Euronext Dublin Looks To New ETF Platform
Euronext Dublin is due to announce the launch date of Euronext ETF Access, a single platform for trading any ETF listed in Europe, in the coming weeks after reaching an important milestone in its integration with the pan-European exchange group.
We are pleased to announce the successful migration of the 53 companies currently listed on Euronext Dublin to Euronext’s proprietary trading platform, Optiq® https://t.co/F0YaCSpZ0m | @euronext_ie pic.twitter.com/6wEPRkfJ5Y
— Euronext (@euronext) February 5, 2019
On 4 February, 53 companies listed on Euronext Dublin migrated to Euronext’s proprietary trading platform Optiq. The transition completes the equity migration from the Irish Stock Exchange to Euronext Dublin. Euronext completed its acquisition of the Irish Stock Exchange in March last year.
Daryl Byrne, chief executive of Euronext Dublin and head of debt and funds listings and ETFs, told Markets Media: “This was a very important milestone for the Euronext integration. Our trading member firms and listed companies can now access a deeper pool of capital through a single pan-European order book, more liquidity and thousands more investors.”
The Euronext Group already had 1,300 listed issuers, with a combined market capitalisation of more than €3.4 ($3.8) trillion. Dublin-listed companies can now also access Euronext’s proprietary issuer services giving access to their trading data, and corporate services.
Stéphane Boujnah, chief executive and chairman of Euronext, said in a statement: “As the only pan-European exchange operator and liquidity pool, Euronext now provides listed companies and trading members in Ireland with leading-edge technology, a seamless way to interact and break down barriers to capital and growth, for the benefit of financing the real economy. All of this within eleven months after the closing of the acquisition and seven months after the introduction of Optiq to all our issuers.”
Byrne said nine new member firms joined on 4 February, including a good mix of international firms, and more are due to join in the next few weeks and months.
“We already have the primary market expertise in Dublin and can put that together with the Euronext Group’s trading and technology expertise to expand beyond listings,” added Byrne. “Post-MiFID II, secondary market activity is shifting to lit markets which makes our offering more compelling.”
He continued that Dublin is in a stronger position to offer more listing solutions to scaling Irish companies as Euronext has nearly 1,000 listed small and medium-sized enterprises and is the number one listing venue for technology SMEs in continental Europe.
Since the acquisition, Dublin has become the centre of excellence for debt and funds listings and exchange-traded funds within the Euronext group.
“Being part of Euronext strengthens our number one position for listing debt and funds,” added Byrne. “We also have a strong tradition of listing and providing trading for ETFs on a regulated market.”
In order to be more competitive against rival venues, Dublin has lowered its ETF listing fees.
“We will also be launching Euronext ETF Access as a one-stop shop for trading ETFs listed on any regulated market in Europe to reduce fragmentation,” said Byrne. “We will make an announcement on the launch date in the coming weeks.”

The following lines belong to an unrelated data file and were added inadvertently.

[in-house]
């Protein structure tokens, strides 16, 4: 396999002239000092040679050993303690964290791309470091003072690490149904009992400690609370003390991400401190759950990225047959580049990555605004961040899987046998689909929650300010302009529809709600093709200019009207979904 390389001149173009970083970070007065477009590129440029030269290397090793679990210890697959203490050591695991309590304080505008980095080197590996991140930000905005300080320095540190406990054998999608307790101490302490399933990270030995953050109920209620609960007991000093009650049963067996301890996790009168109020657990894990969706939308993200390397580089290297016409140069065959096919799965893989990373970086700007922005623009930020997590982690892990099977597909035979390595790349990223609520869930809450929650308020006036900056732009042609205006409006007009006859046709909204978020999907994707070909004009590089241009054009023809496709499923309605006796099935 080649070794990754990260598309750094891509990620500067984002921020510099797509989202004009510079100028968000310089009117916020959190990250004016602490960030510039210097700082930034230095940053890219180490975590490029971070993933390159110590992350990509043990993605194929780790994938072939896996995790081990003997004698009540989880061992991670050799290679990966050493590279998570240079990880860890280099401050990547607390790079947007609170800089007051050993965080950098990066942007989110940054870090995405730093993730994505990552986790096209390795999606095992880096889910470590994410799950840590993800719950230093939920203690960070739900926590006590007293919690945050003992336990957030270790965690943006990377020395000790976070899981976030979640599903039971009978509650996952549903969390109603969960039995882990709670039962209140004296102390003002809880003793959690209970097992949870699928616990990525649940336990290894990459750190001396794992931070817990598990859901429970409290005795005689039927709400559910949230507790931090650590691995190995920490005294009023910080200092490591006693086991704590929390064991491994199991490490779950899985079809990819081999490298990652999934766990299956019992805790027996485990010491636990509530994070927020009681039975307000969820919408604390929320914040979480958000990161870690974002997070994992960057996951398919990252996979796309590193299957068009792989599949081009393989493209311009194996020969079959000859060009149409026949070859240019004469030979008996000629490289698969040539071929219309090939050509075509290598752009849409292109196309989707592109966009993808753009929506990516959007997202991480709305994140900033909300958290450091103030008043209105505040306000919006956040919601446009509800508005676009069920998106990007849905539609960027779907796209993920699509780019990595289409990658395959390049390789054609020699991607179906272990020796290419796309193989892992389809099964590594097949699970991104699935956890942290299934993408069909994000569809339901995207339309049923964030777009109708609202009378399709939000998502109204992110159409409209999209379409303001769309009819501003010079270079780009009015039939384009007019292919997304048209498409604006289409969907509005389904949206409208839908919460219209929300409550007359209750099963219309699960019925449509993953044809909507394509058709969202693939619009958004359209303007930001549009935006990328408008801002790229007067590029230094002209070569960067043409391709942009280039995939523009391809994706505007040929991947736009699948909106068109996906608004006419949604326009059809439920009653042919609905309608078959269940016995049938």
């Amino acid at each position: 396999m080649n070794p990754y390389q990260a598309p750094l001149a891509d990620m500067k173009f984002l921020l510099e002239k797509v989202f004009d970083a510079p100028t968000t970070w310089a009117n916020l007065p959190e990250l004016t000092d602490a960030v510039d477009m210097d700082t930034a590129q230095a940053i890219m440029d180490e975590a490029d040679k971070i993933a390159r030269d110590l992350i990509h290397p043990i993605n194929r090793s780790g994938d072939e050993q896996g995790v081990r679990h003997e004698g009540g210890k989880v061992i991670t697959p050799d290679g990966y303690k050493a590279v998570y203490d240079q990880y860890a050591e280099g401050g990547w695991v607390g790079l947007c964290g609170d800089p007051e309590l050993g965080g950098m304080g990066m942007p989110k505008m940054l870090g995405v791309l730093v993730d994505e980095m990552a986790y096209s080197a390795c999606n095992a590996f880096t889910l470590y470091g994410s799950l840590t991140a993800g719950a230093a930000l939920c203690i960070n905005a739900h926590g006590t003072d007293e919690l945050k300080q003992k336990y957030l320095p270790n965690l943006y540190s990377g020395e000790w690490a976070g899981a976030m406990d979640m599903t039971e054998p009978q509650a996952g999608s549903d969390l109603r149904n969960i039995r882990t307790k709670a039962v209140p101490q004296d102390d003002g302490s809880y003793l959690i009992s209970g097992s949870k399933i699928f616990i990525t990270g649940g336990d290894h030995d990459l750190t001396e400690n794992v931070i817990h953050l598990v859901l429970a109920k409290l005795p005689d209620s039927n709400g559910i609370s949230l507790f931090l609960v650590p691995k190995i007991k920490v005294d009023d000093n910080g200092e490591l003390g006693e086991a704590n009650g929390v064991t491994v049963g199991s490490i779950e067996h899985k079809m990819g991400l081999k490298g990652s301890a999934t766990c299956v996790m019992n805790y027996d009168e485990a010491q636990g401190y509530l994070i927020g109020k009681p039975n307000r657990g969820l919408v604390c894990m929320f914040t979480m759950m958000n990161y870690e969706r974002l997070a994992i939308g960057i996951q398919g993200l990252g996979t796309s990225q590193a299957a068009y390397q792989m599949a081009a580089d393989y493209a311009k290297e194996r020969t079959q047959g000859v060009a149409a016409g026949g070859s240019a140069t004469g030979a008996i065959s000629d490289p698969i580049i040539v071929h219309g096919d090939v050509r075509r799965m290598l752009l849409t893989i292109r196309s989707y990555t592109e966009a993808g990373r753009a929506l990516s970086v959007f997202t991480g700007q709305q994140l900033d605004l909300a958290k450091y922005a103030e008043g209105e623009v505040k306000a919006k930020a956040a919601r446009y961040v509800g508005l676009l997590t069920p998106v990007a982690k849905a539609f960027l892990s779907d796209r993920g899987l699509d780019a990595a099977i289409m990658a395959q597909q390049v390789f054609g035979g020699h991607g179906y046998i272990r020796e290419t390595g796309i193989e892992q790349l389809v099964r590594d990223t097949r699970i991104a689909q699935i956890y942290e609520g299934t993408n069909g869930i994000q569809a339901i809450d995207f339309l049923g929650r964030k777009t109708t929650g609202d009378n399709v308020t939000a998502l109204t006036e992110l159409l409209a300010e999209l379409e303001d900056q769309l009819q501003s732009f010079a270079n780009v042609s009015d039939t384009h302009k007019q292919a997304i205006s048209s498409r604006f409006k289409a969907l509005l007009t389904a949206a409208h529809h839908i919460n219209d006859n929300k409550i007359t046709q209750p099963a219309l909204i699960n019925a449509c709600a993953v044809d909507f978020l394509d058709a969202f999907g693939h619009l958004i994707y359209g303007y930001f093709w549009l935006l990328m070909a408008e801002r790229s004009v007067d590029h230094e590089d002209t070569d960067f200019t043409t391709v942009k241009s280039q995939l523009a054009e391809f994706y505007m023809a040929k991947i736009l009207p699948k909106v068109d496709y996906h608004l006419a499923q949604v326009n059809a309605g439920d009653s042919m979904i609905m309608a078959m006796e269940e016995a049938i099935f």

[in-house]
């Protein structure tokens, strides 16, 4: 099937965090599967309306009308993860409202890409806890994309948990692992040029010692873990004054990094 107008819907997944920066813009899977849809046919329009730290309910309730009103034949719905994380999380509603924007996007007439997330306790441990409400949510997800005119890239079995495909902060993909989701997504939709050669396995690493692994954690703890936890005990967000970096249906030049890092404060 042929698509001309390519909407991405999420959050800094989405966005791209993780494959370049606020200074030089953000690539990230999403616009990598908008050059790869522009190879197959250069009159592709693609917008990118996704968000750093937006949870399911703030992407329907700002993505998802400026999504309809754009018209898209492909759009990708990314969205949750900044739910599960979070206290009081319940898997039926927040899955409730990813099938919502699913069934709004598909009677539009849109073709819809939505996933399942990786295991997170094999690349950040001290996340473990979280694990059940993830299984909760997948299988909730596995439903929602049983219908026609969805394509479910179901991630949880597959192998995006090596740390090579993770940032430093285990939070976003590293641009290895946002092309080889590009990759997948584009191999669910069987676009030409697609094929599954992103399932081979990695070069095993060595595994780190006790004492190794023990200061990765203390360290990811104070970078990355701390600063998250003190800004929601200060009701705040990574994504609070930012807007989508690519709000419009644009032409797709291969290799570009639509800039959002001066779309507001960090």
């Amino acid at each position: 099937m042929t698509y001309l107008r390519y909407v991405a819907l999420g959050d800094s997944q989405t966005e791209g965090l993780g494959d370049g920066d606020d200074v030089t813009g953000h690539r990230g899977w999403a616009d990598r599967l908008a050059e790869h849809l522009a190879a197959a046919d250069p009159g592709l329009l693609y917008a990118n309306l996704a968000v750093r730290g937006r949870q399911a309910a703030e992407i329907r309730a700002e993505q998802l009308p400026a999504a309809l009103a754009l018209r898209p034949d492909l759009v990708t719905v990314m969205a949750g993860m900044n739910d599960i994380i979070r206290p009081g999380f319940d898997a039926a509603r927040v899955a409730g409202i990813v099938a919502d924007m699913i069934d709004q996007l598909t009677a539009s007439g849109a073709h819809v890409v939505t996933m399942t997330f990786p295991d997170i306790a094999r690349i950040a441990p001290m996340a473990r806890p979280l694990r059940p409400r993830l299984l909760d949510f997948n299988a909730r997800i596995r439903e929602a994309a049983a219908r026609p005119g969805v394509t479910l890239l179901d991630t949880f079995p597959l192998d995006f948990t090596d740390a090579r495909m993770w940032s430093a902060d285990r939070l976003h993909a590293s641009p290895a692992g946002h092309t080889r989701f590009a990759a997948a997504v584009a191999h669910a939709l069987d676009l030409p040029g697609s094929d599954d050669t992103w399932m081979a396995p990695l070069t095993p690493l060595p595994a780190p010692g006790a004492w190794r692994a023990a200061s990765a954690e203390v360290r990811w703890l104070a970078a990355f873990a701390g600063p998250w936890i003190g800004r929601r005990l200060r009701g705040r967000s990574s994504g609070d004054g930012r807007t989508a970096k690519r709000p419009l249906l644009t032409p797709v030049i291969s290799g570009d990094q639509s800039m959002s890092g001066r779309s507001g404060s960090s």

Euronext said on its website that the ETF trading platform will give access to all the ETFs listed in Europe, provide choice of trading model with continuous matching, request for quote and net asset value trading, as well as bringing together all market participants on a single platform. ETFs in Europe can currently be listed on several national exchanges in order to access local investors, which increases trading costs and makes it more difficult to determine liquidity.
Byrne said: “Other priorities include launching new products, such as single stock futures or agricultural derivatives, and broadening out the possibilities of growing the business with the Euronext Group’s technology expertise and pan-European presence. M&A is now a possibility.”
Britain’s exit from the European Union also provides opportunities for the Dublin exchange.
For example, technology company Scisys Group listed in Dublin in November last year.
Mike Love, non-executive chairman of Scisys, said in a statement that the Euronext listing was the final step in the company’s Brexit contingency planning.
“By complementing our UK listing with a European one on Euronext we will also have continued access to sterling and euro pools of capital in a post Brexit environment,” Love added.
However Brexit presents challenges as Ireland has relied on UK-based Crest to settle trades rather than building its own central securities depository.
Euronext Dublin announced in December last year that Euroclear Bank was its preferred provider of a long term settlement solution for Ireland. In addition, during that month the European Commission said that in a no-deal scenario, UK CSDs would have equivalence for 24 months from March 2019.
Byrne said: “We have engaged extensively with the Irish authorities and the European Commission to ensure there is continuity of settlement in the event of a hard Brexit. We then have a two-year window to move to Euroclear Bank as a central securities depositary.”
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